Do Firms Spend More on Suppliers That Have Environmental Expertise? An Empirical Study of U.S. Manufacturers’ Procurement Spend

Document Type

Conference Proceeding

Publication Date



College of Business


Stakeholders expect focal firms to improve their environmental performance. While firms may be able to accumulate the environmental expertise needed to achieve this goal internally, doing so may require significant time and resource commitments. Alternatively, buyer firms can leverage their suppliers’ existing environmental expertise and gain access to such expertise when they purchase products and services from these suppliers. The purpose of this study was to develop and test theory regarding under what conditions suppliers’ environmental expertise influences a buying firms’ procurement spend with these suppliers. We ground our study in transaction cost economics and agency theories and empirically test our hypotheses using a unique buyer–supplier dyadic data set. We find that buyer firms are willing to increase their overall business spend with suppliers that have strong environmental expertise, particularly when the buyer firms are more profitable and have higher levels of absorptive capacity. However, we find the opposite effect when the buyer firm’s executive compensation is linked to the firm’s environmental, social, and governance (ESG) performance. Likewise, we also find that the buyer firm’s environmental concern ratings negatively moderate the relationship between the supplier’s environmental expertise and the buyer’s procurement spend with the supplier.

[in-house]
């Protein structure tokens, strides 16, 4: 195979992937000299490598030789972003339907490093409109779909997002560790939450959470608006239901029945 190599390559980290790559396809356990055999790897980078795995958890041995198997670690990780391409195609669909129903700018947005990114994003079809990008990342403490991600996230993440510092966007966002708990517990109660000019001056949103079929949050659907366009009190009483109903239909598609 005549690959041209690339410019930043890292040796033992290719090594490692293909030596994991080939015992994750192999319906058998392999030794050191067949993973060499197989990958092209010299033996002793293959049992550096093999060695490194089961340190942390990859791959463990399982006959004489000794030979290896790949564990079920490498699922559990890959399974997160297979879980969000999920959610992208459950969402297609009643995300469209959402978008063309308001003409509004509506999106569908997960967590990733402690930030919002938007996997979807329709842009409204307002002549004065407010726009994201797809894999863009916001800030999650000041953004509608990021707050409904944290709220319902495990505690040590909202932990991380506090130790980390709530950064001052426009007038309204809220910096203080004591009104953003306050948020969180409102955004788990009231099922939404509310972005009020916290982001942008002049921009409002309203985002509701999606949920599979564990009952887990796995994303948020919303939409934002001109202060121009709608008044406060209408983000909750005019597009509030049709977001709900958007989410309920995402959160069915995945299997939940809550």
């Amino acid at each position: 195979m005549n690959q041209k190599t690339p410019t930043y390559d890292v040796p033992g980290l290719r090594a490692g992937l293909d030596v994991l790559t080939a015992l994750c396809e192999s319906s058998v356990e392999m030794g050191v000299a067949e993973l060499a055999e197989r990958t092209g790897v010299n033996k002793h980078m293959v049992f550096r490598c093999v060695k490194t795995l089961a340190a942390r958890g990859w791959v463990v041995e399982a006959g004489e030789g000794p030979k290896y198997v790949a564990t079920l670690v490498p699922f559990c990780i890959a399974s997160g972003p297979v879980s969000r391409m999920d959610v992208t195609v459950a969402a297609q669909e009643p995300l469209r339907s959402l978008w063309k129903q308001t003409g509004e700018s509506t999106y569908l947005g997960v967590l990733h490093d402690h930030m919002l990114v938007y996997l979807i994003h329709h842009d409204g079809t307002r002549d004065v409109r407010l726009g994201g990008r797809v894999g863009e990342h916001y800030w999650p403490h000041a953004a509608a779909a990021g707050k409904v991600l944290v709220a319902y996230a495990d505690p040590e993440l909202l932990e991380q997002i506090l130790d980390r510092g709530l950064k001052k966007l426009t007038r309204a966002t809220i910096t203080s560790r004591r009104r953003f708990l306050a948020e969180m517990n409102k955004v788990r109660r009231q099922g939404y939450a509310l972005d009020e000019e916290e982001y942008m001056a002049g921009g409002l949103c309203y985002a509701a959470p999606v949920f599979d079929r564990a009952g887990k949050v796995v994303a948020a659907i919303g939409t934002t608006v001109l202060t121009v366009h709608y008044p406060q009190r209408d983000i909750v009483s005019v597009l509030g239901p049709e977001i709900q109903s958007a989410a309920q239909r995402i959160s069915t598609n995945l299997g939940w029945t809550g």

Publisher's Statement

© 2020 Council of Supply Chain Management Professionals. Publisher’s version of record:

Publication Title

Journal of Business Logistics